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New Rules Aim to Clean Up Land Leasing Deals
The central government announced new land leasing rules yesterday aiming to improve transparency and stop property developers from signing sweetheart deals with local officials.

In a related move, the central government is working on new mortgage rules to prevent the country's hot real estate market developing into a bubble.

The Ministry of Land and Resources published new regulations yesterday requiring all land leasing deals that don't involve open bidding to be made public within seven days after the contract is signed. The regulations also set minimum prices for land leased out in this method. The regulations go into effect on August 1.

Last July, the ministry stated that all land made available by provincial or municipal governments for commercial use must be disposed of through open bidding.

The rules didn't include land used for non-commercial purposes, such as government building, industrial parks and infrastructure projects.

Local governments, however are still allowed to lease out such land by negotiating with a single developer.

That system, however, has been exploited by some unscrupulous officials who profit from backroom deals. Such deals have led to land-leasing scandals involving Chinese-born tycoon Yang Bin in Shenyang, northeastern Liaoning Province. Yang was recently tried in Shenyang.

Under the new rules, any land deals that don't involve public bidding must be published in a newspaper ad or on a government Website within seven days after the contract is signed. The ads must run for at least 15 days.

The regulations do not, however, include an appeal process for anyone who thinks the contract is unfair.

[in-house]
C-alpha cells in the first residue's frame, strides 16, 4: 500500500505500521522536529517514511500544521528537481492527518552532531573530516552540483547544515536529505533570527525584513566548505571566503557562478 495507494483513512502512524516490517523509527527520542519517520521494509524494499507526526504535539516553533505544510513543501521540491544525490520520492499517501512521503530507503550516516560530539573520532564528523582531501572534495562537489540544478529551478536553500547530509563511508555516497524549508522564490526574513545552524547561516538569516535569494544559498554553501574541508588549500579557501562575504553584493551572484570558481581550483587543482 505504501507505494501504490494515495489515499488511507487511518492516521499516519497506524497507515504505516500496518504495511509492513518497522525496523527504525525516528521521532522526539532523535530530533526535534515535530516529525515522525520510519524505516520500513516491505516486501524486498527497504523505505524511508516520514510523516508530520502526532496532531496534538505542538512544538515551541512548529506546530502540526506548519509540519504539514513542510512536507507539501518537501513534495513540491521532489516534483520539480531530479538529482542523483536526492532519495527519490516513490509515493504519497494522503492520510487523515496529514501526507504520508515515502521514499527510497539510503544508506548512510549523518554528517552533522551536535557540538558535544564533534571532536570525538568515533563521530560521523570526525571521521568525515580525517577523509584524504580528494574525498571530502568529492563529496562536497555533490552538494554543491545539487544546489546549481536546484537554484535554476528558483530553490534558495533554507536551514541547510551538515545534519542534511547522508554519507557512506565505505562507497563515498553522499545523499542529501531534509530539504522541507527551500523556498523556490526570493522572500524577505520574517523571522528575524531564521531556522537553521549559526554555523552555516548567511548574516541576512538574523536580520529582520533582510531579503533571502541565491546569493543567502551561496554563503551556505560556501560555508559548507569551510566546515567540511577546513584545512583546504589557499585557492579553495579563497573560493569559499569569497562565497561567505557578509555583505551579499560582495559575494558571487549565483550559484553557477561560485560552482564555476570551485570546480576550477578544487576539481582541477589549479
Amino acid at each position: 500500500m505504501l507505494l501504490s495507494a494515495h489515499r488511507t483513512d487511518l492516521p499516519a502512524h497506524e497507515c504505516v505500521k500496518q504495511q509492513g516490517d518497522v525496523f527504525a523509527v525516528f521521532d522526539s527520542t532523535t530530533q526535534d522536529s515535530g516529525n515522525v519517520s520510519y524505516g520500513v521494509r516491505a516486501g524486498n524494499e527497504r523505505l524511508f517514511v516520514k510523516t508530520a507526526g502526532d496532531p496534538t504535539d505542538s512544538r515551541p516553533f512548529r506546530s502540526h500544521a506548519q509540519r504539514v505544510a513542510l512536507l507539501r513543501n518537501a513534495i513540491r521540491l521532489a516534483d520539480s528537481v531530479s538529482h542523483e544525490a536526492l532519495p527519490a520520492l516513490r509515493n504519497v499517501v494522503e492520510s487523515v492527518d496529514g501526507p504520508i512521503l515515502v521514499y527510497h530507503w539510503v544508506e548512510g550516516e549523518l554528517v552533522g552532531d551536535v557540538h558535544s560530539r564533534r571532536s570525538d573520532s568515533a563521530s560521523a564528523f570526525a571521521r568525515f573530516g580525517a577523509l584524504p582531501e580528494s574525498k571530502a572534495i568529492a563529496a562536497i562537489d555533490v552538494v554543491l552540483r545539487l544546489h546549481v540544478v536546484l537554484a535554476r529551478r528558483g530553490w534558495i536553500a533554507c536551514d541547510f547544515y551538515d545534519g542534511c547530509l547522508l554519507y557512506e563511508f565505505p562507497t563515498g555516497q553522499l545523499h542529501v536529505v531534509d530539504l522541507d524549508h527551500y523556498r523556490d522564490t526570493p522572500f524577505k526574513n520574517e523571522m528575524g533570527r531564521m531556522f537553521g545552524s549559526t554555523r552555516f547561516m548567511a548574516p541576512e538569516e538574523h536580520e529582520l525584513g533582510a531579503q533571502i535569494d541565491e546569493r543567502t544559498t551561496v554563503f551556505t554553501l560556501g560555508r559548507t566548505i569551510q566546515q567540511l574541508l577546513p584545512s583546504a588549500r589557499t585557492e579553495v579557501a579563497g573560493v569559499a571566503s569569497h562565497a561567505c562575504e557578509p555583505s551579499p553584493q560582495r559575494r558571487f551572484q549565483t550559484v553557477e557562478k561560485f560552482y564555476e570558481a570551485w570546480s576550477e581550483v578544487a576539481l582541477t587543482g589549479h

They do include minimum prices for government land, which vary by region. The ministry didn't announce those minimum prices yesterday.

"The land leasing sector should entirely adopt the market economy, under which the procedure will be more transparent," Land and Resources Minister Tian Fengshan said.

Despite rules requiring open bidding on all commercial land, the process was only used for 15 percent of all land leasing projects in China last year.

Meanwhile, to keep property prices from rising too quickly across the nation, the government is working out new mortgage rules that would force homebuyers to put up a larger down payment when buying a second home, according to Zhang Rongfang, a spokesman for the People's Bank of China.

Currently, homebuyers must put up a minimum down payment of 20 percent of a home's value to be eligible for a mortgage.

About 16 percent of all new bank loans in the country during the last two years were granted to homebuyers.

"Understandably, the regulators are concerned about a possible real estate bubble, particularly in the prices of residential development in major cities," said Terry Chan, an analyst of Standard & Poor's.

The outstanding value of mortgages in Shanghai stood at 125.5 billion yuan (US$15.12 billion) at the end of May, up 61.8 percent from a year earlier.

Nationwide, there were 825.3 billion yuan worth of outstanding mortgages at the end of last year, compared with just 19 billion yuan at the end of 1997.

The new system should raise investor confidence in the real estate industry and help the market develop in a more healthy way, said Fan Wei, president of Shanghai Forte Land Co Ltd.

(eastday.com June 26, 2003)

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